The Khronos Group is also responsible for two additional standards that are tied to OpenGL: OpenGL ES, and the EGL Native Platform Graphics Interface (known simply as "EGL"). As we mentioned, OpenGL ES is a smaller version of OpenGL intended for embedded systems. While we are on the subject of embedded systems, let us point out that the Java Community Process is also developing an object-oriented abstraction for OpenGL for mobile devices called Mobile 3D Graphics API (M3G). We will briefly give you an introduction to M3G in the subsection "M3G: Another Java ME 3D Graphics Standard."

The EGL standard needs some explanation. It's essentially an enabling interface between the underlying operating system and the rendering APIs offered by OpenGL ES. Because OpenGL and OpenGL ES are general-purpose interfaces for drawing, each operating system needs to provide a standard hosting environment for OpenGL and OpenGL ES to interact with. You will get to know this need in practical terms later in the chapter, when we use the EGL APIs in our examples.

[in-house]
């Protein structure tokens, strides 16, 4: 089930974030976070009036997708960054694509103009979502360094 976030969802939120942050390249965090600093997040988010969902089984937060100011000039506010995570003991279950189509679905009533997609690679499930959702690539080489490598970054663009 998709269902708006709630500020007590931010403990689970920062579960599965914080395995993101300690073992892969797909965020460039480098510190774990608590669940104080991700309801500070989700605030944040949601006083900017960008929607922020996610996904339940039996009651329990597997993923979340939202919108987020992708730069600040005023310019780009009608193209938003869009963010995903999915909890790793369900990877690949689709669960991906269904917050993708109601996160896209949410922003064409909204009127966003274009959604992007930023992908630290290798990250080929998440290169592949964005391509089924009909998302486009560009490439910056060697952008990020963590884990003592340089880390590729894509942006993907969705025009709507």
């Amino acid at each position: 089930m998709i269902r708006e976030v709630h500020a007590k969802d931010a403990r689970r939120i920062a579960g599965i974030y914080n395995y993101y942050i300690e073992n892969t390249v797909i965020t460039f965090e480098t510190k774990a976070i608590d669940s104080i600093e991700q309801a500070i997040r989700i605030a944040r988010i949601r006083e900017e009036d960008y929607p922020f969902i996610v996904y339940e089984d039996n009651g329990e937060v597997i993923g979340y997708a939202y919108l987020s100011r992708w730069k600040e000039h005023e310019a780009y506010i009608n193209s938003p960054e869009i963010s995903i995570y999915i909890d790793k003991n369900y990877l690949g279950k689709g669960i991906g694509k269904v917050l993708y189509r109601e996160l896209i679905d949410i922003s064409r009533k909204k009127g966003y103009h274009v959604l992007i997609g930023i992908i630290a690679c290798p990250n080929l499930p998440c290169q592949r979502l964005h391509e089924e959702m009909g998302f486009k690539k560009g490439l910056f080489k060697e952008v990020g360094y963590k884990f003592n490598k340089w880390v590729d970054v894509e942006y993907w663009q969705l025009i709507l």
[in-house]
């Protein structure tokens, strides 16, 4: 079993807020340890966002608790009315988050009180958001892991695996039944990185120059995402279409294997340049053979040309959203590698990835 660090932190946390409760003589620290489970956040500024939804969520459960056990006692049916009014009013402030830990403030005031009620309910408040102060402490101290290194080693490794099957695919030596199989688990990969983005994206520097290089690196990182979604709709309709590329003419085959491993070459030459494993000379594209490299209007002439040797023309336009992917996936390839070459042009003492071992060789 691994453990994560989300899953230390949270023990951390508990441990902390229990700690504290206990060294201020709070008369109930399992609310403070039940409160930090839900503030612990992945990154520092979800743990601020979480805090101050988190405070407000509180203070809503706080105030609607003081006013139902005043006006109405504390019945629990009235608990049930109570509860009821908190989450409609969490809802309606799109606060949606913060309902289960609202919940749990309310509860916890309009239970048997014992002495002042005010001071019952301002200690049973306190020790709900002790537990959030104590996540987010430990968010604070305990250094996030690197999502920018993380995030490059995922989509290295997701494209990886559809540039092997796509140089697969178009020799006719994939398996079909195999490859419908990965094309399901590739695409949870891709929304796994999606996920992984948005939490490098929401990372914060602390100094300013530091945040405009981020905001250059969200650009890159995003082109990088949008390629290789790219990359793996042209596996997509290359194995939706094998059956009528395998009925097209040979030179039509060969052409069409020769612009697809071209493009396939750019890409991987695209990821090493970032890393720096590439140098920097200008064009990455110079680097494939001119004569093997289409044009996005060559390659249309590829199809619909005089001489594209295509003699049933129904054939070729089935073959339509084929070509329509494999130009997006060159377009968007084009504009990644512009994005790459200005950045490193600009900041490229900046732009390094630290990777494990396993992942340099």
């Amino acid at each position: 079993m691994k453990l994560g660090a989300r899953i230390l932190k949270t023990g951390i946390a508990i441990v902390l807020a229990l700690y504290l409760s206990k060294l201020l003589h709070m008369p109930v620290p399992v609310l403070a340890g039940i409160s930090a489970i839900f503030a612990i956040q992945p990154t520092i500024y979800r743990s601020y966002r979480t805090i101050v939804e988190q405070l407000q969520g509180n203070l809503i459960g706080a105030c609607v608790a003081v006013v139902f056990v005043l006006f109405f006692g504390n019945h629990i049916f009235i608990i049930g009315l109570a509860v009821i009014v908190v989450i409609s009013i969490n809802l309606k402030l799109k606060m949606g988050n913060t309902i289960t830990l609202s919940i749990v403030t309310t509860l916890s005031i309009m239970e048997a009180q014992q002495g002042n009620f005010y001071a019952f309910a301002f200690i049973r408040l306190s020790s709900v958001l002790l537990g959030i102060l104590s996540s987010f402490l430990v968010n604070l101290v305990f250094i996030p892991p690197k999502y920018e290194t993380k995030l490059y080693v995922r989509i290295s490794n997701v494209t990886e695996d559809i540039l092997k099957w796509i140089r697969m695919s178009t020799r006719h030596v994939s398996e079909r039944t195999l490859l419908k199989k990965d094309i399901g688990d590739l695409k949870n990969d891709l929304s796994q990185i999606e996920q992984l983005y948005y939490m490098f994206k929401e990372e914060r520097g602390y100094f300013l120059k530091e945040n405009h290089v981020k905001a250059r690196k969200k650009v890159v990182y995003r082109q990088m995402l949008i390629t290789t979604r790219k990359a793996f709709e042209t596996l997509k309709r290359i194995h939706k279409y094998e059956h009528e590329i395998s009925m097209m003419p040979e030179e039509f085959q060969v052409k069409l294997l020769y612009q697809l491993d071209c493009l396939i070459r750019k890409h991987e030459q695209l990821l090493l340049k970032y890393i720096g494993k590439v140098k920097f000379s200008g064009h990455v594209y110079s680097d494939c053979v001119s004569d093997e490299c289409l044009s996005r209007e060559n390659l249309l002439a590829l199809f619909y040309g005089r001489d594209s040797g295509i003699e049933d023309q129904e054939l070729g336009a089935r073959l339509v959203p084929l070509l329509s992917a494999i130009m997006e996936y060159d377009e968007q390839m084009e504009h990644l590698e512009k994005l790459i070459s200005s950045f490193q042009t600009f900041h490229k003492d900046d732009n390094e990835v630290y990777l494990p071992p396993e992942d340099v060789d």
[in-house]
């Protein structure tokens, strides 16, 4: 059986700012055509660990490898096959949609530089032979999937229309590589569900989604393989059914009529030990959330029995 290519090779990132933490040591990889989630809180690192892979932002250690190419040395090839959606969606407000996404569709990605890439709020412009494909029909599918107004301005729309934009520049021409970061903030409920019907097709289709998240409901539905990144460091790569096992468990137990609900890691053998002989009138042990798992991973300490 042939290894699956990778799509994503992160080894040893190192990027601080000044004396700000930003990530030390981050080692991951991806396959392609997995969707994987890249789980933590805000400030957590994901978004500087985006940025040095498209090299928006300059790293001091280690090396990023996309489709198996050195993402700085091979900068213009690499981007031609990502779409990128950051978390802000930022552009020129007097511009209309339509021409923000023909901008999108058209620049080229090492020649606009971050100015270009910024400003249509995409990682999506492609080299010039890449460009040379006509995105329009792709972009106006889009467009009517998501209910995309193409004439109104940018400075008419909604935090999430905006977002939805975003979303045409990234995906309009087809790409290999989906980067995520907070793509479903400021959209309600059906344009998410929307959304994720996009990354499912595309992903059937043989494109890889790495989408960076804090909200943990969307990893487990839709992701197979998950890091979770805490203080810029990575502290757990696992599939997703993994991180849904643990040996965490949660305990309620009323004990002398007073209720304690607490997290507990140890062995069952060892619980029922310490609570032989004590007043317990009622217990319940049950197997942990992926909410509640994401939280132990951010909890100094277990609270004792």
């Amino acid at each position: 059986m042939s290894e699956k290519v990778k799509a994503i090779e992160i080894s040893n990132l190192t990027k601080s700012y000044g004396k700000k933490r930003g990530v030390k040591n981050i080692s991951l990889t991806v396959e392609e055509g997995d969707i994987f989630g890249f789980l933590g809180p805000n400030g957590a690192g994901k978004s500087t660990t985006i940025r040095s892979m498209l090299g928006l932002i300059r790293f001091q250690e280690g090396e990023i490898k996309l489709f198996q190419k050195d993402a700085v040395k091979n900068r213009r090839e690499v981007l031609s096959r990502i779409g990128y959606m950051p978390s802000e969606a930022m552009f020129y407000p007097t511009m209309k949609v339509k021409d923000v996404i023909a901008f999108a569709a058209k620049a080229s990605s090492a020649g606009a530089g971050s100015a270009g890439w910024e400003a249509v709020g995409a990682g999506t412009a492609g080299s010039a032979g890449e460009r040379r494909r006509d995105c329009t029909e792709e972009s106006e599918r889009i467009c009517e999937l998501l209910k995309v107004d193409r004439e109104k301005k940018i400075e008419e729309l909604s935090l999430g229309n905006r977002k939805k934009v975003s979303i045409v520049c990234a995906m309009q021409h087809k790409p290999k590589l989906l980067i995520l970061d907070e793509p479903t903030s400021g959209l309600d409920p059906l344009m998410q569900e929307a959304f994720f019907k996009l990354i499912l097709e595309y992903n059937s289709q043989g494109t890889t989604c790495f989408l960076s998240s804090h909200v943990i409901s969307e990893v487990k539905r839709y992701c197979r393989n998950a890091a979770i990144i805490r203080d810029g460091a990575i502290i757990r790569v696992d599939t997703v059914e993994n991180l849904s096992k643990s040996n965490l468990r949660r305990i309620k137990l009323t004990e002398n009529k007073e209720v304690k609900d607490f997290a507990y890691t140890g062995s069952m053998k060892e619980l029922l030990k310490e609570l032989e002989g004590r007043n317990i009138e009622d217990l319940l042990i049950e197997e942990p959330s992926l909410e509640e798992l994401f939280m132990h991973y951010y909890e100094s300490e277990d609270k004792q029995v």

Let's come back to OpenGL ES. The target devices for OpenGL ES include cell phones, appliances, and even vehicles. Because OpenGL ES has to be much smaller than OpenGL, many convenient functions have been removed. Drawing rectangles is not directly supported in OpenGL ES, for example; you have to draw two triangles to make a rectangle.

As you start exploring Android's support for OpenGL, you'll focus primarily on OpenGL ES and its bindings to the Android OS through Java and EGL. You can find the documentation (man pages) for OpenGL ES here:

We kept returning to this reference as we developed this chapter, because it identifies and explains each OpenGL ES API and describes the arguments for each. You'll find these APIs similar to Java APIs, and you'll get introduced to some of them in this chapter.

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